On thinking back you remember snippets of life, and I got to writing it down, things our parents told us of years ago, even small insignificant thing are magnified now when recorded on paper. My memory is hopeless now, but if I do recall anything and start writing it down it comes flooding back and its remembered for ever in black and white. This I have repeated many times over the last few years and now this last two years got round to blogging.

3. What has been the biggest surprise since you started? or something you didn’t expect:

It has amazed me how many folk take the trouble to read what I’ve writ, and some of the follow up comments, its not about the future but nearly all about the past, and some of the old sayings and ways of doing things that are still relevant in this modern age.

4. What is your favorite post and why?

Fred's Pride & Joy
tractor that I drove new in 1957 & restored

The Longest Swath

I think this is a reflective looking back typical blog; it talks about the hedges and the trees some of which I planted, how modernization has overtaken me, how our parents were so thrifty and what I would call tight with money, because they had survived through the 1930’s, and some of the old hand tool in the shed that I’m too old and not strong enough to use.

5. What do you find most challenging about blogging? How do you overcome the obstacle?

The most challenging thing about blogging is if you set a dead line which you cannot keep to, then that brings on a mental block and cannot think of what to say next. Early mornings are my best time for writing, always used to be up at 5am every morning of my life while milking, and have never lost that habit of an early start. Its very quiet at that time in a mornings and its easier to follow a train of thought for two or three hours.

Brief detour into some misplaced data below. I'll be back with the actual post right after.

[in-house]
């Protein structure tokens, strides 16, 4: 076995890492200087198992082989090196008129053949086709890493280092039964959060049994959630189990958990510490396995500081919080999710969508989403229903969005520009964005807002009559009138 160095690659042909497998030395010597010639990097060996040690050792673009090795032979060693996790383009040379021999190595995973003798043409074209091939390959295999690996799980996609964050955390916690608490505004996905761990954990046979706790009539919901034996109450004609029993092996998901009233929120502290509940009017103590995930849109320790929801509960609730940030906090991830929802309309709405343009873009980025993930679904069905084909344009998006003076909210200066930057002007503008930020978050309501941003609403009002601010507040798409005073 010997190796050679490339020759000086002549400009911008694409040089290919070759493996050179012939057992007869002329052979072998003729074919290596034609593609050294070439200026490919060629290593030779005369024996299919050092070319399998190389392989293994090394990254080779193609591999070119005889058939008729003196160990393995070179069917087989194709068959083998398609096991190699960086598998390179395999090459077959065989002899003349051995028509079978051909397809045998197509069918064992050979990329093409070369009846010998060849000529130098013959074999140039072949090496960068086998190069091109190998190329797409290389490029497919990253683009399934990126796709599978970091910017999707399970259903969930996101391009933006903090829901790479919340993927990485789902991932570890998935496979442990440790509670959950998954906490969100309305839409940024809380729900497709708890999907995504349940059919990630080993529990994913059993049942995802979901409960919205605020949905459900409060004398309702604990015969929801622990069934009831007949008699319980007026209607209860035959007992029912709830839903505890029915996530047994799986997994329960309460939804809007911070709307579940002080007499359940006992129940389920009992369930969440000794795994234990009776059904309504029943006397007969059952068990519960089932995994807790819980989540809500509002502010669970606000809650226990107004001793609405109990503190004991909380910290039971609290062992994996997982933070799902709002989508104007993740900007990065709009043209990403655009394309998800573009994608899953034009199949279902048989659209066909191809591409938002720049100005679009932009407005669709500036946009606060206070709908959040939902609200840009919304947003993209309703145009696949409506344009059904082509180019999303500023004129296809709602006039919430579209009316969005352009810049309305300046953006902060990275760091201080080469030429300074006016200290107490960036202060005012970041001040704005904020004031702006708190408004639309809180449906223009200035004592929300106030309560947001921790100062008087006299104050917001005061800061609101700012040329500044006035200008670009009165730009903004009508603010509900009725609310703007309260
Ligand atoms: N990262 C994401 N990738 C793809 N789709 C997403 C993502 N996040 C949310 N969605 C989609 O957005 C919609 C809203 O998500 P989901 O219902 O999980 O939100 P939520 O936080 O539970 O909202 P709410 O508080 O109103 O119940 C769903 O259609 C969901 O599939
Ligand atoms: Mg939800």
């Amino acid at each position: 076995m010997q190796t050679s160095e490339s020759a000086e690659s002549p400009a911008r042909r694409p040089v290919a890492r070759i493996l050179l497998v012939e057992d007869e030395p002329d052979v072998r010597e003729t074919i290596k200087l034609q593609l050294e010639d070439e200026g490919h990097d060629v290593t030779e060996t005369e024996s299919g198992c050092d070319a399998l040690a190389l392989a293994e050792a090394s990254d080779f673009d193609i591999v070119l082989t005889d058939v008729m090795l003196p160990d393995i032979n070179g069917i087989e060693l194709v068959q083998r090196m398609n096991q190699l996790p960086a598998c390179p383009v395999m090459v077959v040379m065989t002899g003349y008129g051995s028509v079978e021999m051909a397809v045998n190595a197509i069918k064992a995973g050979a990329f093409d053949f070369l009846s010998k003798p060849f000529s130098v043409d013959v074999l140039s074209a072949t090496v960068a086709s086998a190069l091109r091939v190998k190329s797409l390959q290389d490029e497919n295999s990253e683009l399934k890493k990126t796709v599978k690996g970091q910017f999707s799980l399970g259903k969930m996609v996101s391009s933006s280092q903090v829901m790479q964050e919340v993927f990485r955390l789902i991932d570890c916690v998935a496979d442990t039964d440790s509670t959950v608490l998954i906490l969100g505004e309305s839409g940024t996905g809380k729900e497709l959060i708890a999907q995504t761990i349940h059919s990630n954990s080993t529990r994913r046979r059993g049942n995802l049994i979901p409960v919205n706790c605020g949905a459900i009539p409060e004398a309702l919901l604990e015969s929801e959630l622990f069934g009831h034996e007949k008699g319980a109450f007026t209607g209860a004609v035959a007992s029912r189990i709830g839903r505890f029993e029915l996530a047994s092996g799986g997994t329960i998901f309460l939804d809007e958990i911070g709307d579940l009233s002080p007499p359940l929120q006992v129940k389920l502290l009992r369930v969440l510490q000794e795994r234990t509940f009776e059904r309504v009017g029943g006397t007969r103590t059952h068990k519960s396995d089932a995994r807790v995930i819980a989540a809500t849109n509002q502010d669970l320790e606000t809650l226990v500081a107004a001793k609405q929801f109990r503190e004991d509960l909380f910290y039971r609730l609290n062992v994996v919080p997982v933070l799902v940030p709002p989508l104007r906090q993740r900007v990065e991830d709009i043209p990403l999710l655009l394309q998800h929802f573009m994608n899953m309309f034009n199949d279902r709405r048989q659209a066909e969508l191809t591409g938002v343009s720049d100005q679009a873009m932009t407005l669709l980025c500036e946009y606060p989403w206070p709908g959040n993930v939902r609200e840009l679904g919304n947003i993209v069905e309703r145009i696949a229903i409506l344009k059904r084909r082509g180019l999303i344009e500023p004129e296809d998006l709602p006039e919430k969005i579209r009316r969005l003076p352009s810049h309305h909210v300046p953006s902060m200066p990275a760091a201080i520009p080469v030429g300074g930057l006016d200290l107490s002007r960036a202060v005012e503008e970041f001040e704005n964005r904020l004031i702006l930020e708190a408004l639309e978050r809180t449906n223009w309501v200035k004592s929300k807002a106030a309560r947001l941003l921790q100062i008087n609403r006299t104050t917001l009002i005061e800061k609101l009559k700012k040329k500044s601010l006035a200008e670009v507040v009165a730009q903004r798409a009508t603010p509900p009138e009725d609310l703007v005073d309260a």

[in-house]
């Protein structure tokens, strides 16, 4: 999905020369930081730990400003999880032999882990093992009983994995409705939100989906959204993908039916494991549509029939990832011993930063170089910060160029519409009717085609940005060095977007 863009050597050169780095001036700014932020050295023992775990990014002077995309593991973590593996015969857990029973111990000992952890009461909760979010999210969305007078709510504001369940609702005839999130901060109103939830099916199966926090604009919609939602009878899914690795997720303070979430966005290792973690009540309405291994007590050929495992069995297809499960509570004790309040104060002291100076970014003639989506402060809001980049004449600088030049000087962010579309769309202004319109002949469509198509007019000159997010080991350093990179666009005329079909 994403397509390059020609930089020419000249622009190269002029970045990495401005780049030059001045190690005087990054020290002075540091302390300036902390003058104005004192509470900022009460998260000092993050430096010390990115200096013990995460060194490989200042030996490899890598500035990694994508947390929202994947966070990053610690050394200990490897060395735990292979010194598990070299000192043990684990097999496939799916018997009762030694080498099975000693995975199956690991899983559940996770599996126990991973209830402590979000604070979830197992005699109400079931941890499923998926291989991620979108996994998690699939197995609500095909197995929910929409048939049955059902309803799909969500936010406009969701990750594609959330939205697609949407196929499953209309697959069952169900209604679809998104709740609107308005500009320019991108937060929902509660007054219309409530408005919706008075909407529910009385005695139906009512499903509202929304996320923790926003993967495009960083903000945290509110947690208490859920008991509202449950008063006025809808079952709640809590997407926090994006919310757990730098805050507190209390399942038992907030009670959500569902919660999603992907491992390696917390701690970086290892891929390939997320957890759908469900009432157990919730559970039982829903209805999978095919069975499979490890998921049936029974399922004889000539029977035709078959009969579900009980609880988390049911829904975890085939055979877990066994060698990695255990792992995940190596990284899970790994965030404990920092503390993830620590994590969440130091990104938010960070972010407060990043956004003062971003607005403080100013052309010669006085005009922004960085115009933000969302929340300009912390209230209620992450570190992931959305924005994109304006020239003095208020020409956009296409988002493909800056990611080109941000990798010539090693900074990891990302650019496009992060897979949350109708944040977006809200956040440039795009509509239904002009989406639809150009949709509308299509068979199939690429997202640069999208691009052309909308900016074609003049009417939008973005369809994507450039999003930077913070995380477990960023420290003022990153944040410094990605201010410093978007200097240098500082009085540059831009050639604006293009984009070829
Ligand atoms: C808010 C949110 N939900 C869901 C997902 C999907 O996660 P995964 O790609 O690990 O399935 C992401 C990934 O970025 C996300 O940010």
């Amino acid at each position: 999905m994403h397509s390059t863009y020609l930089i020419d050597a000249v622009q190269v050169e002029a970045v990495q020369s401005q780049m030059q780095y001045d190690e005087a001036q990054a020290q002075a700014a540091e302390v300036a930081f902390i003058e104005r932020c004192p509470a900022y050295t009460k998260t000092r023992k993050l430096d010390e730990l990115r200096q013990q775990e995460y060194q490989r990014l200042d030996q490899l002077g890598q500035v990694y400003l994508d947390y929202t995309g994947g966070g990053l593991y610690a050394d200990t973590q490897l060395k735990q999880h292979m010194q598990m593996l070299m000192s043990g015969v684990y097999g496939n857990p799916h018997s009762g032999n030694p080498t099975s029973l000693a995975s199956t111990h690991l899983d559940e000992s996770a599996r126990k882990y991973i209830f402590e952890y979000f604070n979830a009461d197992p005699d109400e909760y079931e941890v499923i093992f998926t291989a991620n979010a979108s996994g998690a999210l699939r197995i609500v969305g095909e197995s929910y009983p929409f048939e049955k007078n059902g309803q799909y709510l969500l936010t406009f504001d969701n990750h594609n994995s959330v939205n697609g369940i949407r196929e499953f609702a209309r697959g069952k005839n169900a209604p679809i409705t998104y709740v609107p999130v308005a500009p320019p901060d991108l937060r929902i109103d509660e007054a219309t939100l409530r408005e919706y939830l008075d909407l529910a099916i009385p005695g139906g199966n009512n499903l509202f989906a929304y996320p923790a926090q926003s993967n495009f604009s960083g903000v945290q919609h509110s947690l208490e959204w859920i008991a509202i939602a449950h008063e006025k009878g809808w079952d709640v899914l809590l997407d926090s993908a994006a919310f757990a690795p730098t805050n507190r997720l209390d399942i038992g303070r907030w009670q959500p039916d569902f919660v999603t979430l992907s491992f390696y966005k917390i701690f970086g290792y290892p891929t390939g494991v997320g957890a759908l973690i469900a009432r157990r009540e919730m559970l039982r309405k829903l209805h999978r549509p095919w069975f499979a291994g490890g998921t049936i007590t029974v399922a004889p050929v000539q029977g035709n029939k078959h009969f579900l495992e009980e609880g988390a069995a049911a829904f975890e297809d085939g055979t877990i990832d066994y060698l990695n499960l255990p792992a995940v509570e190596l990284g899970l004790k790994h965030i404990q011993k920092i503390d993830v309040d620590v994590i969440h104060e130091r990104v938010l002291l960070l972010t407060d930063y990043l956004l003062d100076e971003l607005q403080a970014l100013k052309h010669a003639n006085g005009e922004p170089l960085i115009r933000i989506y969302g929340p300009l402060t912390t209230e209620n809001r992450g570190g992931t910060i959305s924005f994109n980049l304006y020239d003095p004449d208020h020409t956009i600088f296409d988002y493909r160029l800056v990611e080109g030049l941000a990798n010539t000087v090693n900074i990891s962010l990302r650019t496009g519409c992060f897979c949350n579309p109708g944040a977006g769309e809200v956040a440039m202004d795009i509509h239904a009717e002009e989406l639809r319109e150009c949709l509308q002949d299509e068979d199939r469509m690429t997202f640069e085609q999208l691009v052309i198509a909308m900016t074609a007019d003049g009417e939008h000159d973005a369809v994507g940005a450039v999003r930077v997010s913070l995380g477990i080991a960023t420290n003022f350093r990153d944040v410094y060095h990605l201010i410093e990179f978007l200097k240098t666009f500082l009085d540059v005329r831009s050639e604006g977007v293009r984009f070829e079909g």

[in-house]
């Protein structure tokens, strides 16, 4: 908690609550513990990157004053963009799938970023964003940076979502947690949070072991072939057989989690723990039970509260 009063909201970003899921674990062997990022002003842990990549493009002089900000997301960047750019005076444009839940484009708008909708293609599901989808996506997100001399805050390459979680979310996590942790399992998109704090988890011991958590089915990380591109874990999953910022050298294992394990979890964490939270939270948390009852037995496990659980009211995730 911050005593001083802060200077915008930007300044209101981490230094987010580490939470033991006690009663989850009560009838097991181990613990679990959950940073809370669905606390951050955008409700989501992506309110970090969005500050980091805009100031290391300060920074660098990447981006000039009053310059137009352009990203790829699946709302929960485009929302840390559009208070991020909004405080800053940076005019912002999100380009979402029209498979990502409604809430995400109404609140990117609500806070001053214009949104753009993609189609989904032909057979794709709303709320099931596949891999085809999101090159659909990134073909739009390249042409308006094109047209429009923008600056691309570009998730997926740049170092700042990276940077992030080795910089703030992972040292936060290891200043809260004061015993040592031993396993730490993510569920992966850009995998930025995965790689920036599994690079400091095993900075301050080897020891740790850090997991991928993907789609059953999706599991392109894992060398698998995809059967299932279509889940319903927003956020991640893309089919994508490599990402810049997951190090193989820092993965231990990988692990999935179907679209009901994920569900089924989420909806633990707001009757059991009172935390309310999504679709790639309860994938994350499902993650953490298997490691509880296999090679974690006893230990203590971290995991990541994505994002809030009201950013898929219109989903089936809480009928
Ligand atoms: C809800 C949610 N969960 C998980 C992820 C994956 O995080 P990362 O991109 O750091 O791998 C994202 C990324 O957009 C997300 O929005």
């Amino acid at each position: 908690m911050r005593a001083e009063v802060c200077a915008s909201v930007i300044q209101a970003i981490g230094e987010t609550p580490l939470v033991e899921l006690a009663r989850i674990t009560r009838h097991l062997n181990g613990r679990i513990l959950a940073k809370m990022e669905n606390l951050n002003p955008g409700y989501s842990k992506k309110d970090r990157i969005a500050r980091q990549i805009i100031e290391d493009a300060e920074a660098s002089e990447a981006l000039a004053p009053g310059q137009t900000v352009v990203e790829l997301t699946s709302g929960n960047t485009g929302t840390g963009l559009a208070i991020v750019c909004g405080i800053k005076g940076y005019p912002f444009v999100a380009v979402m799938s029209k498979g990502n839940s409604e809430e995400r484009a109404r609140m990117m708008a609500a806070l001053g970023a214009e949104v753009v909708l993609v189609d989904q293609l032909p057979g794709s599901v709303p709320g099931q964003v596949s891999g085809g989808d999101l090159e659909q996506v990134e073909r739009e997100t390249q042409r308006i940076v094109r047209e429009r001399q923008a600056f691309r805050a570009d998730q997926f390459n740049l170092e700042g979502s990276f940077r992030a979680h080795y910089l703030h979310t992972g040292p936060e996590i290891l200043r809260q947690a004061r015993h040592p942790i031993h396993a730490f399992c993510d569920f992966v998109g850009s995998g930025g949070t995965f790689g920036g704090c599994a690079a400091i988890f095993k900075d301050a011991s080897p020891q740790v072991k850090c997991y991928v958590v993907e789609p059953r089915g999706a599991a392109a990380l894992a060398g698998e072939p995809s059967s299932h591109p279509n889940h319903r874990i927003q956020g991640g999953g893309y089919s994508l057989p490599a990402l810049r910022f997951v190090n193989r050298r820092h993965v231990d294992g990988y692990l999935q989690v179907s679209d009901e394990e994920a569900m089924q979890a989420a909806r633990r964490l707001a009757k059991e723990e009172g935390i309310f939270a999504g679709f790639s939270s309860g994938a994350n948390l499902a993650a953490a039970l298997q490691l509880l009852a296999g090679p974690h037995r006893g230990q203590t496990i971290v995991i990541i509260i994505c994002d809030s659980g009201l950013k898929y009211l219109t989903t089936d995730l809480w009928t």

Please take some time to read Owd Fred’s Blog. Leave him a comment. I am sure you’ll find his stories as engaging as I did. Thank you, Fred, for contacting me and answering the questions. You can also follow him on twitter: @owdfred


Exposure from Website
Daughter of a Cotton Ginner
Because Of My Blog Part 3



  • Judi,
    You have really done a good one this time. I really like this post. I wish all the elder statesman in agriculture would do what he is doing. From your lessor half. Thanks,

  • Steve Hall

    Hi, I know Fred – I used to be headteacher at the village school which is next door to Fred’s farm. His writing, whether in the form of his poems or his blogs, is an absolute joy to read as it magically takes you to the very place and the very people about whom Fred writes. He has an incredibly engaging style from which young writers could learn a great deal. He is an inspiration and I recommend his blog and his poems to anyone interested in life as it happened in times gone by, and happens now, in rural England.

    • Thanks for stopping by, Steve. I completely agree about learning from Fred’s writing style. I think he should look into getting his work published.

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  • Thanks, Fred, for allowing us to learn what life was like a few years ago. And thanks, Judi, for your hard work collecting the best of the best. — Bill